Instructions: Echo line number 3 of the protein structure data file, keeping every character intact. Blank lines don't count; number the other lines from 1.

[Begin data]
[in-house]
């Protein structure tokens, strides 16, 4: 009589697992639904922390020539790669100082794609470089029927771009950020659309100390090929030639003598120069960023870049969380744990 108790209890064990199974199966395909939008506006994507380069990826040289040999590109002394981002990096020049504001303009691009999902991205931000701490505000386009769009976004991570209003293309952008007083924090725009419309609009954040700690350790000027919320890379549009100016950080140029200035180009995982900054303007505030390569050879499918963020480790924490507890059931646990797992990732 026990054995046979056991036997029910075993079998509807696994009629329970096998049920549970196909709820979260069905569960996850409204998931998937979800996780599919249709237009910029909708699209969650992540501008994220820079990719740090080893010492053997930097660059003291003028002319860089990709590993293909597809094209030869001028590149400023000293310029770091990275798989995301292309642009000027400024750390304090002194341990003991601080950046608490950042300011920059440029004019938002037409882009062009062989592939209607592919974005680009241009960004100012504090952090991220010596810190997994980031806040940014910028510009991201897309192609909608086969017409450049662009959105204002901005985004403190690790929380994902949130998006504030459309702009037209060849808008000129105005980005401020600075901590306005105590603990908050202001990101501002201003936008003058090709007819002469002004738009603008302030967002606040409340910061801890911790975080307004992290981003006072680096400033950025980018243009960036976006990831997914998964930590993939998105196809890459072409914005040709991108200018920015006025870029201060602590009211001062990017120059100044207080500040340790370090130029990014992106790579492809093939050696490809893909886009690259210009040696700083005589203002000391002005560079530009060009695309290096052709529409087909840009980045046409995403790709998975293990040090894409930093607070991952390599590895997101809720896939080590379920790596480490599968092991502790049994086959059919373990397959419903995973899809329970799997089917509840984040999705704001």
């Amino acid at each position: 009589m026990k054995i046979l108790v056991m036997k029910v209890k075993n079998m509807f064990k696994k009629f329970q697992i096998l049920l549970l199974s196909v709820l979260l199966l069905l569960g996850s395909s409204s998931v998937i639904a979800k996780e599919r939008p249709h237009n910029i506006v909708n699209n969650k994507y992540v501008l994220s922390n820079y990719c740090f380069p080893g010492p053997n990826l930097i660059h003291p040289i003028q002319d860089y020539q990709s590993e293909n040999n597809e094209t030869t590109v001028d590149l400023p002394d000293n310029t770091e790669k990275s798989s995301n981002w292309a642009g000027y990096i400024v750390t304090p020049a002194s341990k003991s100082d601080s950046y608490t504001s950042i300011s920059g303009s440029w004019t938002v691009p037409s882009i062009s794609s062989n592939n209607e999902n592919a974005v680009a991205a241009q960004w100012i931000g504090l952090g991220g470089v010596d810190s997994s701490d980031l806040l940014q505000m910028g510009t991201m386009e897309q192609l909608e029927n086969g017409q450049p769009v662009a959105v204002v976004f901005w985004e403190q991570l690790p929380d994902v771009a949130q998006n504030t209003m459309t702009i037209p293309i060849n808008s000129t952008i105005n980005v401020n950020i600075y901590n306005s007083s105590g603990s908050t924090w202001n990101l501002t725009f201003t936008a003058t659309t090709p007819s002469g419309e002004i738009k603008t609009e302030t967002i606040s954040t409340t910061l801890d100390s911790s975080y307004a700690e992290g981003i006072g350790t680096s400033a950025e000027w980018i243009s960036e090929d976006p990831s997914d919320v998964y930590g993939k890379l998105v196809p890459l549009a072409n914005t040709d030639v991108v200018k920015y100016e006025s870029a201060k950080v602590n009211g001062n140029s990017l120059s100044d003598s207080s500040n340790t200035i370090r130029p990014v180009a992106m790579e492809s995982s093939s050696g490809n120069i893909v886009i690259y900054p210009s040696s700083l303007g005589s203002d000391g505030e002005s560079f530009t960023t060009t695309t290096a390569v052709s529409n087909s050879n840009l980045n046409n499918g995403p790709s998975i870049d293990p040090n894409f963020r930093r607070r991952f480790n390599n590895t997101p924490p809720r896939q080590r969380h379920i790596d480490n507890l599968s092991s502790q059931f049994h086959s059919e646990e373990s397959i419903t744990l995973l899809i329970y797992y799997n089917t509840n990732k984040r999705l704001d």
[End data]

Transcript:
């Amino acid at each position: 009589m026990k054995i046979l108790v056991m036997k029910v209890k075993n079998m509807f064990k696994k009629f329970q697992i096998l049920l549970l199974s196909v709820l979260l199966l069905l569960g996850s395909s409204s998931v998937i639904a979800k996780e599919r939008p249709h237009n910029i506006v909708n699209n969650k994507y992540v501008l994220s922390n820079y990719c740090f380069p080893g010492p053997n990826l930097i660059h003291p040289i003028q002319d860089y020539q990709s590993e293909n040999n597809e094209t030869t590109v001028d590149l400023p002394d000293n310029t770091e790669k990275s798989s995301n981002w292309a642009g000027y990096i400024v750390t304090p020049a002194s341990k003991s100082d601080s950046y608490t504001s950042i300011s920059g303009s440029w004019t938002v691009p037409s882009i062009s794609s062989n592939n209607e999902n592919a974005v680009a991205a241009q960004w100012i931000g504090l952090g991220g470089v010596d810190s997994s701490d980031l806040l940014q505000m910028g510009t991201m386009e897309q192609l909608e029927n086969g017409q450049p769009v662009a959105v204002v976004f901005w985004e403190q991570l690790p929380d994902v771009a949130q998006n504030t209003m459309t702009i037209p293309i060849n808008s000129t952008i105005n980005v401020n950020i600075y901590n306005s007083s105590g603990s908050t924090w202001n990101l501002t725009f201003t936008a003058t659309t090709p007819s002469g419309e002004i738009k603008t609009e302030t967002i606040s954040t409340t910061l801890d100390s911790s975080y307004a700690e992290g981003i006072g350790t680096s400033a950025e000027w980018i243009s960036e090929d976006p990831s997914d919320v998964y930590g993939k890379l998105v196809p890459l549009a072409n914005t040709d030639v991108v200018k920015y100016e006025s870029a201060k950080v602590n009211g001062n140029s990017l120059s100044d003598s207080s500040n340790t200035i370090r130029p990014v180009a992106m790579e492809s995982s093939s050696g490809n120069i893909v886009i690259y900054p210009s040696s700083l303007g005589s203002d000391g505030e002005s560079f530009t960023t060009t695309t290096a390569v052709s529409n087909s050879n840009l980045n046409n499918g995403p790709s998975i870049d293990p040090n894409f963020r930093r607070r991952f480790n390599n590895t997101p924490p809720r896939q080590r969380h379920i790596d480490n507890l599968s092991s502790q059931f049994h086959s059919e646990e373990s397959i419903t744990l995973l899809i329970y797992y799997n089917t509840n990732k984040r999705l704001d």